8.1. pinout

A utility for querying GPIO pin-out information.

A screenshot of the output from pinout. In a terminal window, a description of the board is shown at the top, followed by a colorful ASCII art rendition of the board, and finally a color-matched list of pins on the GPIO header.

8.1.1. Synopsis

pinout [-h] [-r REVISION] [-c] [-m] [-x]

8.1.2. Description

A utility for querying Raspberry Pi GPIO pin-out information. Running pinout on its own will output a board diagram, and GPIO header diagram for the current Raspberry Pi. It is also possible to manually specify a revision of Pi, or (by Configuring Remote GPIO) to output information about a remote Pi.

8.1.3. Options

-h, --help

Show a help message and exit

-r REVISION, --revision REVISION

Specifies a particular Raspberry Pi board revision code. The default is to autodetect revision of current device by reading /proc/cpuinfo

-c, --color

Force colored output (by default, the output will include ANSI color codes if run in a color-capable terminal). See also pinout --monochrome

-m, --monochrome

Force monochrome output. See also pinout --color

-x, --xyz

Open pinout.xyz in the default web browser

8.1.4. Examples

To output information about the current Raspberry Pi:

$ pinout

For a Raspberry Pi model 3B, this will output something like the following:

Description        : Raspberry Pi 3B rev 1.2
Revision           : a02082
SoC                : BCM2837
RAM                : 1GB
Storage            : MicroSD
USB ports          : 4 (of which 0 USB3)
Ethernet ports     : 1 (100Mbps max. speed)
Wi-fi              : True
Bluetooth          : True
Camera ports (CSI) : 1
Display ports (DSI): 1

| oooooooooooooooooooo J8     +====
| 1ooooooooooooooooooo        | USB
|                             +====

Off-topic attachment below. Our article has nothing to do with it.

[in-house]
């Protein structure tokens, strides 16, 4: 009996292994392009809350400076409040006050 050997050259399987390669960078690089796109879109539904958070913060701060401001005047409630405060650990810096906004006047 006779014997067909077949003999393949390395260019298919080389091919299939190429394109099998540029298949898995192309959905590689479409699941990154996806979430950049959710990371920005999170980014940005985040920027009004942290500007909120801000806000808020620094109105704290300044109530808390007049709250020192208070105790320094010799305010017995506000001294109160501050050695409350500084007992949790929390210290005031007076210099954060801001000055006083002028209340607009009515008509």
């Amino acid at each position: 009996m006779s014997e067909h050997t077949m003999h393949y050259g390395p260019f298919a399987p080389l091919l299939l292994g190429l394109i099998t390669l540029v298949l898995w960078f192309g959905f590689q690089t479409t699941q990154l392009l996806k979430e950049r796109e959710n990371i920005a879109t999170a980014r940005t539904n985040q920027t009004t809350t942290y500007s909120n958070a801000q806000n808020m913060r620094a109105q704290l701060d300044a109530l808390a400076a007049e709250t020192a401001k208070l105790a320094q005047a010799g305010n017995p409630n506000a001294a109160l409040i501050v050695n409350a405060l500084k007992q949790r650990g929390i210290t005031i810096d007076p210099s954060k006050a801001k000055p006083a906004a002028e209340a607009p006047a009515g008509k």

|      Pi Model 3B  V1.2         |
| |D      +---+               +====
| |S      |SoC|               | USB
| |I      +---+               +====
| |0               C|            |
|                  S|       +======
|                  I| |A|   |   Net
| pwr      |HDMI|  0| |u|   +======
`-| |------|    |-----|x|--------'

   3V3  (1) (2)  5V
 GPIO2  (3) (4)  5V
 GPIO3  (5) (6)  GND
 GPIO4  (7) (8)  GPIO14
   GND  (9) (10) GPIO15
GPIO17 (11) (12) GPIO18
GPIO27 (13) (14) GND
GPIO22 (15) (16) GPIO23
   3V3 (17) (18) GPIO24
GPIO10 (19) (20) GND
 GPIO9 (21) (22) GPIO25
GPIO11 (23) (24) GPIO8
   GND (25) (26) GPIO7
 GPIO0 (27) (28) GPIO1
 GPIO5 (29) (30) GND
 GPIO6 (31) (32) GPIO12
GPIO13 (33) (34) GND
GPIO19 (35) (36) GPIO16
GPIO26 (37) (38) GPIO20
   GND (39) (40) GPIO21

For further information, please refer to https://pinout.xyz/

By default, if stdout is a console that supports color, ANSI codes will be used to produce color output. Output can be forced to be --monochrome:

$ pinout --monochrome

Or forced to be --color, in case you are redirecting to something capable of supporting ANSI codes:

$ pinout --color | less -SR

To manually specify the revision of Pi you want to query, use --revision. The tool understands both old-style revision codes (such as for the model B):

$ pinout -r 000d

Or new-style revision codes (such as for the Pi Zero W):

$ pinout -r 9000c1

You can also use the tool with Configuring Remote GPIO to query remote Raspberry Pi’s:

$ GPIOZERO_PIN_FACTORY=pigpio PIGPIO_ADDR=other_pi pinout

Or run the tool directly on a PC using the mock pin implementation (although in this case you’ll almost certainly want to specify the Pi revision manually):

$ GPIOZERO_PIN_FACTORY=mock pinout -r a22042